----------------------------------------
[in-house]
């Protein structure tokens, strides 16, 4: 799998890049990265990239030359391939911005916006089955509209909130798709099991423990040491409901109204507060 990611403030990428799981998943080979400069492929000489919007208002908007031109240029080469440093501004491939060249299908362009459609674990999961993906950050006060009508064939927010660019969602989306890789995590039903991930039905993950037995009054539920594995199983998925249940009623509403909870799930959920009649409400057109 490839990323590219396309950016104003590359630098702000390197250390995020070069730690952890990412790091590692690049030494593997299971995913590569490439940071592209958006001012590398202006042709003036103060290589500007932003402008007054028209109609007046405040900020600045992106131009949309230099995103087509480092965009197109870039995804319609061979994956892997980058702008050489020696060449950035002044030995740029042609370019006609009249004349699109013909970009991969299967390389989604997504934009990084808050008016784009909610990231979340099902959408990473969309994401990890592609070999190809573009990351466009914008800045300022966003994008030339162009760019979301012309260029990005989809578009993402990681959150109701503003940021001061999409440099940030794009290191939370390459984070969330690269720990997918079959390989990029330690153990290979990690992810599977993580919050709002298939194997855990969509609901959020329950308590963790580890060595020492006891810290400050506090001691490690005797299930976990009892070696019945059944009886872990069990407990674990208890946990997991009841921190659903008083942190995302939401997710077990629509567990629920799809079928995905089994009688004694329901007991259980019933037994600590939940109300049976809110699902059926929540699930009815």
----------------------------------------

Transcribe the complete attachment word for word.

[in-house]
């Protein structure tokens, strides 16, 4: 799998890049990265990239030359391939911005916006089955509209909130798709099991423990040491409901109204507060 990611403030990428799981998943080979400069492929000489919007208002908007031109240029080469440093501004491939060249299908362009459609674990999961993906950050006060009508064939927010660019969602989306890789995590039903991930039905993950037995009054539920594995199983998925249940009623509403909870799930959920009649409400057109 490839990323590219396309950016104003590359630098702000390197250390995020070069730690952890990412790091590692690049030494593997299971995913590569490439940071592209958006001012590398202006042709003036103060290589500007932003402008007054028209109609007046405040900020600045992106131009949309230099995103087509480092965009197109870039995804319609061979994956892997980058702008050489020696060449950035002044030995740029042609370019006609009249004349699109013909970009991969299967390389989604997504934009990084808050008016784009909610990231979340099902959408990473969309994401990890592609070999190809573009990351466009914008800045300022966003994008030339162009760019979301012309260029990005989809578009993402990681959150109701503003940021001061999409440099940030794009290191939370390459984070969330690269720990997918079959390989990029330690153990290979990690992810599977993580919050709002298939194997855990969509609901959020329950308590963790580890060595020492006891810290400050506090001691490690005797299930976990009892070696019945059944009886872990069990407990674990208890946990997991009841921190659903008083942190995302939401997710077990629509567990629920799809079928995905089994009688004694329901007991259980019933037994600590939940109300049976809110699902059926929540699930009815």